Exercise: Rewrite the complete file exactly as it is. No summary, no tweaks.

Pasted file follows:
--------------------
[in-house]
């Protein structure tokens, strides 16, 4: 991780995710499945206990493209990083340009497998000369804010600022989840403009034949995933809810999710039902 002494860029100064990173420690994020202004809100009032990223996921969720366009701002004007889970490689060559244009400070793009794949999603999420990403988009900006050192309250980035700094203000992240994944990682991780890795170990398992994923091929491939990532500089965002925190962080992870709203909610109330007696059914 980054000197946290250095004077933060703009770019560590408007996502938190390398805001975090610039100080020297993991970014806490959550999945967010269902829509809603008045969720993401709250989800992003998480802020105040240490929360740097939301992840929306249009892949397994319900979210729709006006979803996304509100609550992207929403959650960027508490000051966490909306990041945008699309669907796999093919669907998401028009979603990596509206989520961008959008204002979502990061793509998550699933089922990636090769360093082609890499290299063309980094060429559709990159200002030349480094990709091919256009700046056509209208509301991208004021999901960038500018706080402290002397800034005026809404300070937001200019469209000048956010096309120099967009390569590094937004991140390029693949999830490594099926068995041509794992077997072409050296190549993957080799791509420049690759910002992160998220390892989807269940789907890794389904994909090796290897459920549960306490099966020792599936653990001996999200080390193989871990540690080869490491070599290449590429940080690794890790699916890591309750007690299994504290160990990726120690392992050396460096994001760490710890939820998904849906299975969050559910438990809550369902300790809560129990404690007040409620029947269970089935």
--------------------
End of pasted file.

[in-house]
């Protein structure tokens, strides 16, 4: 991780995710499945206990493209990083340009497998000369804010600022989840403009034949995933809810999710039902 002494860029100064990173420690994020202004809100009032990223996921969720366009701002004007889970490689060559244009400070793009794949999603999420990403988009900006050192309250980035700094203000992240994944990682991780890795170990398992994923091929491939990532500089965002925190962080992870709203909610109330007696059914 980054000197946290250095004077933060703009770019560590408007996502938190390398805001975090610039100080020297993991970014806490959550999945967010269902829509809603008045969720993401709250989800992003998480802020105040240490929360740097939301992840929306249009892949397994319900979210729709006006979803996304509100609550992207929403959650960027508490000051966490909306990041945008699309669907796999093919669907998401028009979603990596509206989520961008959008204002979502990061793509998550699933089922990636090769360093082609890499290299063309980094060429559709990159200002030349480094990709091919256009700046056509209208509301991208004021999901960038500018706080402290002397800034005026809404300070937001200019469209000048956010096309120099967009390569590094937004991140390029693949999830490594099926068995041509794992077997072409050296190549993957080799791509420049690759910002992160998220390892989807269940789907890794389904994909090796290897459920549960306490099966020792599936653990001996999200080390193989871990540690080869490491070599290449590429940080690794890790699916890591309750007690299994504290160990990726120690392992050396460096994001760490710890939820998904849906299975969050559910438990809550369902300790809560129990404690007040409620029947269970089935």